Do you have EtCO2 monitoring when performing procedural sedation
The American Society of Anesthesiologists (ASA) “Standards for Basic Anesthetic Monitoring” recommends monitoring for the presence of exhaled carbon dioxide during procedures where the patient is sedated.* The ASA standard states:
“During moderate or deep sedation the adequacy of ventilation
shall be evaluated by continual observation of qualitative clinical signs
and monitoring for the presence of exhaled carbon dioxide.“
Capnography monitors provide continuous and reliable monitoring to help identify potentially life-threatening ventilation status changes such as respiratory depression during procedural sedation.
About Fast, First-Breath Waveform Capnography
Waveform capnography provides real-time feedback on how the patient is breathing or ventilated. Ideal for spot-check and continuous EtCO2 monitoring, Nonin Medical’s LifeSense® and RespSense™ capnographs with proven MedAir™ EtCO2 technology offer the earliest indicator of an adverse breathing event. Whether used at the bedside, in the field or during transport, Nonin capnographs provide accurate, first breath EtCO2 value and waveform — even under difficult breathing conditions. The LifeSense and RespSense capnographs are easy-to-use, powerful devices ideal for use in hospitals, clinics, ambulatory surgery centers, special procedure areas or anywhere anesthetic sedation is administered.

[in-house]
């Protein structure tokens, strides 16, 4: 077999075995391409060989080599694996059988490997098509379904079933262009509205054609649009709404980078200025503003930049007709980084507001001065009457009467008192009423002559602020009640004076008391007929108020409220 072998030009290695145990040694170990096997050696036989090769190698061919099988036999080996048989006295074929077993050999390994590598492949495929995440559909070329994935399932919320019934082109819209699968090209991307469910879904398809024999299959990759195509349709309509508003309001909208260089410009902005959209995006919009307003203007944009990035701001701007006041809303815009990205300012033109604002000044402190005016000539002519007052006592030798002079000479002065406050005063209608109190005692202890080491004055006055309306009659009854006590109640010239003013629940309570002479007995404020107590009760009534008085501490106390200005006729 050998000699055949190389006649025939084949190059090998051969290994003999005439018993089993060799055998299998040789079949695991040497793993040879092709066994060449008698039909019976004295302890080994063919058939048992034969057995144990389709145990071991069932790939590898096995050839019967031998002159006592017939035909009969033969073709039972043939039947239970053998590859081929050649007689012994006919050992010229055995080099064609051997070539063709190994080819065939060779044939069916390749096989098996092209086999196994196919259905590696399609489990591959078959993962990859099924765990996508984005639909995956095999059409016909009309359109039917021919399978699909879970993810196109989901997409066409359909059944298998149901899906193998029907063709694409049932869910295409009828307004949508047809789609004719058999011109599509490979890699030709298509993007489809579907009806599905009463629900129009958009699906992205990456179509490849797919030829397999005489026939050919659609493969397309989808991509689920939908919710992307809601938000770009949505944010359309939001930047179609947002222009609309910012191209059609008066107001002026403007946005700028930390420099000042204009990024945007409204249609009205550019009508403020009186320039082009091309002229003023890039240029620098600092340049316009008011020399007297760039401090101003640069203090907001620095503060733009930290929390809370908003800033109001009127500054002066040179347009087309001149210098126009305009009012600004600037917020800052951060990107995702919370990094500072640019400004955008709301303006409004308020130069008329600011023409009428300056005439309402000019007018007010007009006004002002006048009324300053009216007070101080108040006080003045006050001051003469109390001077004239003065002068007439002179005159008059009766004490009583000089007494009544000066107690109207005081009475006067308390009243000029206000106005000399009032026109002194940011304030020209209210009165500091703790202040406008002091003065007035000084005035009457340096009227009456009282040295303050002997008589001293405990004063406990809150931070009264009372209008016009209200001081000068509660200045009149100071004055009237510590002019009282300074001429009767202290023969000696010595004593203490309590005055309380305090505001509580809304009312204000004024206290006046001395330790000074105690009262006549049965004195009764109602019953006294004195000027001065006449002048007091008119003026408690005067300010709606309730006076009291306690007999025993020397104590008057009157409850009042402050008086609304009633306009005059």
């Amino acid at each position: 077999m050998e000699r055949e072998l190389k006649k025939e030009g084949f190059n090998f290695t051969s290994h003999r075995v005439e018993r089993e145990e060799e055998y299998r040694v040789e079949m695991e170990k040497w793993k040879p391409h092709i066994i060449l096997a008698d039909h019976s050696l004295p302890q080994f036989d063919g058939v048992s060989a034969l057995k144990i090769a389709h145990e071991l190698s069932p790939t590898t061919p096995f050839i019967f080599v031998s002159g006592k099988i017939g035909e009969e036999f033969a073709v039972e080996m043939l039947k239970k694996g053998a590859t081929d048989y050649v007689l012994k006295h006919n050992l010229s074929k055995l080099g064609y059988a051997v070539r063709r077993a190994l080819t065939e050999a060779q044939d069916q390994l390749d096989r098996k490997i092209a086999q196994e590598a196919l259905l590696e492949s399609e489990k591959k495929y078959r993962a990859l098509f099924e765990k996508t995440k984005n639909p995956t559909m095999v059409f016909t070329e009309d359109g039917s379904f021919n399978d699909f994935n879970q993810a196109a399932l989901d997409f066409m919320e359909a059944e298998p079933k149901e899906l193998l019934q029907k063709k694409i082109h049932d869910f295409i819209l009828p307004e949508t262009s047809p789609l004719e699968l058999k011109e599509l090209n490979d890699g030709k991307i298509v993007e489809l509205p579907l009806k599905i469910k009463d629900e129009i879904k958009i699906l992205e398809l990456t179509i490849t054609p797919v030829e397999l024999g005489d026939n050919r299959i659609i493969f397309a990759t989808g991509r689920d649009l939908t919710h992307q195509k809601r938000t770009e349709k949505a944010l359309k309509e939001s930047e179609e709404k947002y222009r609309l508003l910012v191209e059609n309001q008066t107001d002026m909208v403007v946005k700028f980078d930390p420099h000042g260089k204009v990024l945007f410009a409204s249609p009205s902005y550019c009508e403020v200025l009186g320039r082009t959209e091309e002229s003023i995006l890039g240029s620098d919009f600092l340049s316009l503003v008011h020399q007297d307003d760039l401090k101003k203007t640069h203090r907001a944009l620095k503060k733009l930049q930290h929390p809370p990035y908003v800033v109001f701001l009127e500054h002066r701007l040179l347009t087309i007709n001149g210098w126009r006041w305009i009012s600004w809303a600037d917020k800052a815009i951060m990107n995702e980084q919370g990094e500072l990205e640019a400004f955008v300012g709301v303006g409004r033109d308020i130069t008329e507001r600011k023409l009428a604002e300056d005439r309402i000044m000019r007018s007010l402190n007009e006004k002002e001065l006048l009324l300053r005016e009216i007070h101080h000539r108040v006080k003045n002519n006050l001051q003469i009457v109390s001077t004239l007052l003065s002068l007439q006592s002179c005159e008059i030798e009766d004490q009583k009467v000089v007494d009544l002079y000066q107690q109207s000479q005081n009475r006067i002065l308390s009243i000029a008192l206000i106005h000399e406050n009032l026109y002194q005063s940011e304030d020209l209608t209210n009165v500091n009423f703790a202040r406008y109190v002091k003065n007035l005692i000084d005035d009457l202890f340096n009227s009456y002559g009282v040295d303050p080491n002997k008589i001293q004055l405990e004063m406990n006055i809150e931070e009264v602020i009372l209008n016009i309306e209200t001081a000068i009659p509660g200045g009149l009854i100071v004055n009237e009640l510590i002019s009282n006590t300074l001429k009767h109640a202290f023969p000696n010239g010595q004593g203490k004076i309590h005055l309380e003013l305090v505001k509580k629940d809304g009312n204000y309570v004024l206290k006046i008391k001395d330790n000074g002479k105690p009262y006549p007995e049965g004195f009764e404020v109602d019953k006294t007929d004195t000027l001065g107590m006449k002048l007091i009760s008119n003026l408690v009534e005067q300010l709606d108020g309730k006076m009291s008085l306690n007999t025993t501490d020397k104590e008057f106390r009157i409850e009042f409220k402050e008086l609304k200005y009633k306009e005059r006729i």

Key benefits include:
+ Waveform trend monitoring for endotracheal tube placement verification
+ Fast, first breath detection of breathing irregularities
+ Extreme portability for continuous monitoring of airway integrity during transport
+ Unique moisture management to prevent occlusion
+ No calibration or auto zeroing required during patient monitoring for added efficiency
The Nonin RespSense monitor (NM-8883-002) provides fast and easy EtCO2 monitoring.
Vital Care Products offers flexible and dependable vital sign and patient montoring solutions available in many configurations for applications including: Non-invasive blood pressure (NIBP), Cerebral Oximetry (StO2), Pulse Oximetry (SpO2), and Capnography (EtCO2).
* American Society of Anesthesiology Standards for Basic Anesthetic Monitoring, Committee of Origin: Standards and Practice Parameters, amended October 20th, 2010